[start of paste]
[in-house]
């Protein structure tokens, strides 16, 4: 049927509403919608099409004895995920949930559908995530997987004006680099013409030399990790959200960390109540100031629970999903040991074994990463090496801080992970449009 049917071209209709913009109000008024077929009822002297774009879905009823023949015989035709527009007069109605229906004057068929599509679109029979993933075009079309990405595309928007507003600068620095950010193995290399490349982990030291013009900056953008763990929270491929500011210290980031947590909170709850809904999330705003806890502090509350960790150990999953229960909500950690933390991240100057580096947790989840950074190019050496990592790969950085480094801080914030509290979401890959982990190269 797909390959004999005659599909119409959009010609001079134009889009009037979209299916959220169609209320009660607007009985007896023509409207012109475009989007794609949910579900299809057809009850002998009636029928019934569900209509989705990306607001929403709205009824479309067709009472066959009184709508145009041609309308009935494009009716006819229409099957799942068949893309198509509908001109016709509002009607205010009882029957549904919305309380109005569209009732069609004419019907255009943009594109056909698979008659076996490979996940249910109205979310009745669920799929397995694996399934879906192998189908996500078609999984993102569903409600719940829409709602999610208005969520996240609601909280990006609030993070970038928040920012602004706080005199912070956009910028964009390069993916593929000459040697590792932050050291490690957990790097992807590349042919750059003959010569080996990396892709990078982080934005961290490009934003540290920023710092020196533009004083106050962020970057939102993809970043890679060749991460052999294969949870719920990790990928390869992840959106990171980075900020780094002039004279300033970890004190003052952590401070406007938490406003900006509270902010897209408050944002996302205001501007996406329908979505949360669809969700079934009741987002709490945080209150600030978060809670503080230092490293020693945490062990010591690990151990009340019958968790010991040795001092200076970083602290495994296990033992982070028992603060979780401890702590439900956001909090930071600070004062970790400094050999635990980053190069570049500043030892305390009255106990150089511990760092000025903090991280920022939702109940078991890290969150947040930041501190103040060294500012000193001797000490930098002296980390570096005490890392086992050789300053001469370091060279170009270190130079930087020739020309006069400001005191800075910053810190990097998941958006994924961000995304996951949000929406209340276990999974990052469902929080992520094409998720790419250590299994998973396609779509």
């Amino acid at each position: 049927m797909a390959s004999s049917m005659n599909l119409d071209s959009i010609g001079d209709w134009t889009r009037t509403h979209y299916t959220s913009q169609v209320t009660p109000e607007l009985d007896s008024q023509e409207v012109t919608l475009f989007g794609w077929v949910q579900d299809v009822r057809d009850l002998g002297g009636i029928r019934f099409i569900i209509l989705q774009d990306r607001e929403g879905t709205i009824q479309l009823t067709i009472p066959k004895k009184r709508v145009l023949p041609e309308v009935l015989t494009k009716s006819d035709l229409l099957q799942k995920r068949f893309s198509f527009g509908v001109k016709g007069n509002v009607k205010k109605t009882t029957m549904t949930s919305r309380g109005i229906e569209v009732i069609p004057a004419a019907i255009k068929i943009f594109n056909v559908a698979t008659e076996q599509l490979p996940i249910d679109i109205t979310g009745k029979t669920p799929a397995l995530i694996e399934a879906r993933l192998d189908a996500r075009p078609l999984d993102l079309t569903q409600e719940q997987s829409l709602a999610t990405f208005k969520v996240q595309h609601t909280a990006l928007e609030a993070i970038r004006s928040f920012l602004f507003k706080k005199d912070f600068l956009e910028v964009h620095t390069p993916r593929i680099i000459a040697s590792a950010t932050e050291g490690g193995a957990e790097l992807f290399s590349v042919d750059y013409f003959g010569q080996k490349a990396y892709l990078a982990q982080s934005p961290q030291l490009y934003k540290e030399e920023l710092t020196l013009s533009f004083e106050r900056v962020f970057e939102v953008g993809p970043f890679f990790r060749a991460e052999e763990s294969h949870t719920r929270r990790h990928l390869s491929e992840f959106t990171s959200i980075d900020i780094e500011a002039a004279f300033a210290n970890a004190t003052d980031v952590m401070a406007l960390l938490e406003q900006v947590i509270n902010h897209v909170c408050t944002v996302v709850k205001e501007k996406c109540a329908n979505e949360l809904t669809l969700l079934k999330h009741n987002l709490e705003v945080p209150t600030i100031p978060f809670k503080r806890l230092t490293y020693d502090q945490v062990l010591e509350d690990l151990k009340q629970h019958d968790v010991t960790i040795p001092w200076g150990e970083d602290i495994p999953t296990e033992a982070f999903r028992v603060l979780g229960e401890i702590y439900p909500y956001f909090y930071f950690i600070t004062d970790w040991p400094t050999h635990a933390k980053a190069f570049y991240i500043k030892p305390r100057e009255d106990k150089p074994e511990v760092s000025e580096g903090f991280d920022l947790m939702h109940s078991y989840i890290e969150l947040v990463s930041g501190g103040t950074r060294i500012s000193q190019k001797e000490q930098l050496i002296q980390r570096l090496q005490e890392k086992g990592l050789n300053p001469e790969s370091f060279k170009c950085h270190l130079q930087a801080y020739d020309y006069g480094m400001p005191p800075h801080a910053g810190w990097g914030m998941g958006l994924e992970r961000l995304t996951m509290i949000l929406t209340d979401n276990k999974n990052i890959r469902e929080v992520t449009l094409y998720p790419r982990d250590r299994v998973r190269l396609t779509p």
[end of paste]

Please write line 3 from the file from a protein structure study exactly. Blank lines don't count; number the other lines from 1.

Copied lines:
């Amino acid at each position: 049927m797909a390959s004999s049917m005659n599909l119409d071209s959009i010609g001079d209709w134009t889009r009037t509403h979209y299916t959220s913009q169609v209320t009660p109000e607007l009985d007896s008024q023509e409207v012109t919608l475009f989007g794609w077929v949910q579900d299809v009822r057809d009850l002998g002297g009636i029928r019934f099409i569900i209509l989705q774009d990306r607001e929403g879905t709205i009824q479309l009823t067709i009472p066959k004895k009184r709508v145009l023949p041609e309308v009935l015989t494009k009716s006819d035709l229409l099957q799942k995920r068949f893309s198509f527009g509908v001109k016709g007069n509002v009607k205010k109605t009882t029957m549904t949930s919305r309380g109005i229906e569209v009732i069609p004057a004419a019907i255009k068929i943009f594109n056909v559908a698979t008659e076996q599509l490979p996940i249910d679109i109205t979310g009745k029979t669920p799929a397995l995530i694996e399934a879906r993933l192998d189908a996500r075009p078609l999984d993102l079309t569903q409600e719940q997987s829409l709602a999610t990405f208005k969520v996240q595309h609601t909280a990006l928007e609030a993070i970038r004006s928040f920012l602004f507003k706080k005199d912070f600068l956009e910028v964009h620095t390069p993916r593929i680099i000459a040697s590792a950010t932050e050291g490690g193995a957990e790097l992807f290399s590349v042919d750059y013409f003959g010569q080996k490349a990396y892709l990078a982990q982080s934005p961290q030291l490009y934003k540290e030399e920023l710092t020196l013009s533009f004083e106050r900056v962020f970057e939102v953008g993809p970043f890679f990790r060749a991460e052999e763990s294969h949870t719920r929270r990790h990928l390869s491929e992840f959106t990171s959200i980075d900020i780094e500011a002039a004279f300033a210290n970890a004190t003052d980031v952590m401070a406007l960390l938490e406003q900006v947590i509270n902010h897209v909170c408050t944002v996302v709850k205001e501007k996406c109540a329908n979505e949360l809904t669809l969700l079934k999330h009741n987002l709490e705003v945080p209150t600030i100031p978060f809670k503080r806890l230092t490293y020693d502090q945490v062990l010591e509350d690990l151990k009340q629970h019958d968790v010991t960790i040795p001092w200076g150990e970083d602290i495994p999953t296990e033992a982070f999903r028992v603060l979780g229960e401890i702590y439900p909500y956001f909090y930071f950690i600070t004062d970790w040991p400094t050999h635990a933390k980053a190069f570049y991240i500043k030892p305390r100057e009255d106990k150089p074994e511990v760092s000025e580096g903090f991280d920022l947790m939702h109940s078991y989840i890290e969150l947040v990463s930041g501190g103040t950074r060294i500012s000193q190019k001797e000490q930098l050496i002296q980390r570096l090496q005490e890392k086992g990592l050789n300053p001469e790969s370091f060279k170009c950085h270190l130079q930087a801080y020739d020309y006069g480094m400001p005191p800075h801080a910053g810190w990097g914030m998941g958006l994924e992970r961000l995304t996951m509290i949000l929406t209340d979401n276990k999974n990052i890959r469902e929080v992520t449009l094409y998720p790419r982990d250590r299994v998973r190269l396609t779509p």